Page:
On the other hand, when a patient is taught and shown the path they need to take for health and wellness from the beginning of their treatment; and then given enough space to start leading out on their own, they have a higher chance of supporting themselves after discharge.

Here are a few things you can do to give the patient control over their care and health:

  • Give the patient some say in their care plan
  • Allow the patient to see success when following their care plan
  • Communicate the mental and physical consequences of failure to adopt a care plan
  • Get and keep the patient enthusiastic about their care plan
  1. Prepare Patients for the Transition of Care

In a survey accomplished by ScienceDirect, 53% of survey respondents “reported that a patient of theirs had experienced an adverse event” during the transition of care.

The greatest risk of not achieving care adoption for a patient happens during the transition of care. When a patient gets discharged from a behavioral health facility or moves from long-term care to home or acute care to home there is a period that the patient is left in the dark. This period is critical for a patient in making sure they take everything they have received from their care team and implement it in a way that keeps them healthy.

To ensure care adoption, care teams must prepare patients for the transition of care.

According to Mary Naylor, PhD, RN, FAAN and Stacen A Keating, PhD, RN, providing care transition coaching is linked to lower adverse events, higher satisfaction with care, and lower rehospitalization rates.

“A multidisciplinary team at the University of Colorado Health Sciences Center in Denver tested an intervention designed to encourage older patients and their family caregivers to assume more active roles during care transitions. An advanced practice nurse (APN) served as the ‘transitions coach,’ teaching the patient and caregiver skills needed to promote cross-site continuity of care. Coaching began in the hospital and continued for 30 days after discharge. A randomized, controlled trial found that patients who received this intervention had lower all-cause rehospitalization rates through 90 days after discharge compared with control patients. At six months, mean hospital costs were approximately $500 less for patients in the intervention group compared with controls”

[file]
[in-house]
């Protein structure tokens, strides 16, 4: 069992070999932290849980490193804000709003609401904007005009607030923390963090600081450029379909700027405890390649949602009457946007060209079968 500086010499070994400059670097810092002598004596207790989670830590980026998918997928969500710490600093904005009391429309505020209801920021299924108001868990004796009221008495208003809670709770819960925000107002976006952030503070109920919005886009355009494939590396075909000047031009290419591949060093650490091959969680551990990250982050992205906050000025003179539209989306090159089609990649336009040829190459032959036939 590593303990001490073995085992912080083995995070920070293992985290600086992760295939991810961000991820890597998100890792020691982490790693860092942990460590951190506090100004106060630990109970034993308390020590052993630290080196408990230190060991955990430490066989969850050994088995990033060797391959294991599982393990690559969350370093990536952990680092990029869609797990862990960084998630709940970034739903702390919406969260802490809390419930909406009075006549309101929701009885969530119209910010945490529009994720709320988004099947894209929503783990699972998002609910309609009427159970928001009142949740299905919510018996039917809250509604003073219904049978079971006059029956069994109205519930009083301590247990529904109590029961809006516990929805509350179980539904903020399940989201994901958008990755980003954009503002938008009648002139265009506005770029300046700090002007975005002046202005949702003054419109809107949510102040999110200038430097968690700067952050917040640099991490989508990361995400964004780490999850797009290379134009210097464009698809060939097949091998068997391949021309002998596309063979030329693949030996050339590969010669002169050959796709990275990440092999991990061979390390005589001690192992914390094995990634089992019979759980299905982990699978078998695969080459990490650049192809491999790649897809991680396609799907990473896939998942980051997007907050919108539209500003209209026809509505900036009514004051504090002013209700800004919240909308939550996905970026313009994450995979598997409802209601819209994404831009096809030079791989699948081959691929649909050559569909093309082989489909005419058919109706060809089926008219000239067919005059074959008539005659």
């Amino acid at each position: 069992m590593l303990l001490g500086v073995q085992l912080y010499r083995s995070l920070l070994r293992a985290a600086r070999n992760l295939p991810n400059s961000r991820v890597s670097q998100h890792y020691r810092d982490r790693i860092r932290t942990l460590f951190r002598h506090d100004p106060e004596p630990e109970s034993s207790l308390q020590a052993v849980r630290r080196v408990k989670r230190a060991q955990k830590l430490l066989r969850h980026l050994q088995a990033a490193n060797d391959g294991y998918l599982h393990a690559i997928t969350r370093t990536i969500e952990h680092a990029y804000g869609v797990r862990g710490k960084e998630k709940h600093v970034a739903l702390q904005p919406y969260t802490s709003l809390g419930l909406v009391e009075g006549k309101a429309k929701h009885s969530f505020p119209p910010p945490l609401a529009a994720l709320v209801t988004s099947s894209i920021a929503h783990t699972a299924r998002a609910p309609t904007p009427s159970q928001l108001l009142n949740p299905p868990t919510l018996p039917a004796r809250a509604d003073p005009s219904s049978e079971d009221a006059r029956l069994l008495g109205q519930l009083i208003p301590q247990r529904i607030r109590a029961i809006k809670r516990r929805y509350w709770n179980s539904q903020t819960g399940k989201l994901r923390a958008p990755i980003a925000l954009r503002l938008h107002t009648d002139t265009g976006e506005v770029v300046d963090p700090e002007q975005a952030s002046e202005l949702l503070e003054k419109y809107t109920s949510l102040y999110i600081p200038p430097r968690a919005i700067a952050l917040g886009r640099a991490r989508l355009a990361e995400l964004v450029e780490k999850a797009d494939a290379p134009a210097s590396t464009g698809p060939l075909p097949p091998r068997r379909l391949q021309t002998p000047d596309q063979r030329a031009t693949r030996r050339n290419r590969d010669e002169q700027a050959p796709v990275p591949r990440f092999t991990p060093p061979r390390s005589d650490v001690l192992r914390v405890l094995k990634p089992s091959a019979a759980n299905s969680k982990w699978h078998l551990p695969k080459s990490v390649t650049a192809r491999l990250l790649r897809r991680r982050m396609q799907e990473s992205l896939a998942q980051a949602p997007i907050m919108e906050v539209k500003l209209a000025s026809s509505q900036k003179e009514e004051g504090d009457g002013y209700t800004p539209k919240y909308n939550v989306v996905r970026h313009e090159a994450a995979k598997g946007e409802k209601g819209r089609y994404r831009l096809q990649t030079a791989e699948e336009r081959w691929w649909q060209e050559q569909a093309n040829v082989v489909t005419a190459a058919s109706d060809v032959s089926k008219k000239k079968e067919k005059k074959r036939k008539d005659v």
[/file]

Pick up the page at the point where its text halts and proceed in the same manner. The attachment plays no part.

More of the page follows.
• Transitional Care: Moving patients from one care setting to another, Mary Naylor, PhD, RN, FAAN and Stacen A Keating, PhD, RN

By preparing patients for life after the hospital and giving patients the coaching and education needed, can create a smooth transition home without any care gaps. This process can put patients in the driver seat as they enter the post-discharge home setting.

  1. Support Patients at Home

To ensure care adoption, care can’t end upon discharge. After discharge, at home, is where the rubber really meets the road. Patients who have been coached that they are going to be responsible for their care at home and moving forward will enter the home setting mentally prepared to manage their own health.

There are many ways the care team can continue to support the patient while at home:

  1. Provide the patient with on-going care plan support
  2. Continue to communicate with the patient
  3. Get the patient’s family involved
  4. Show the patient positive results

Hospitals and behavioral health facilities are looking to see patients stay healthy. Through a focus on value-based healthcare and putting patients at the center of their care, care teams can give patients the direct and indirect support to completely adopt care.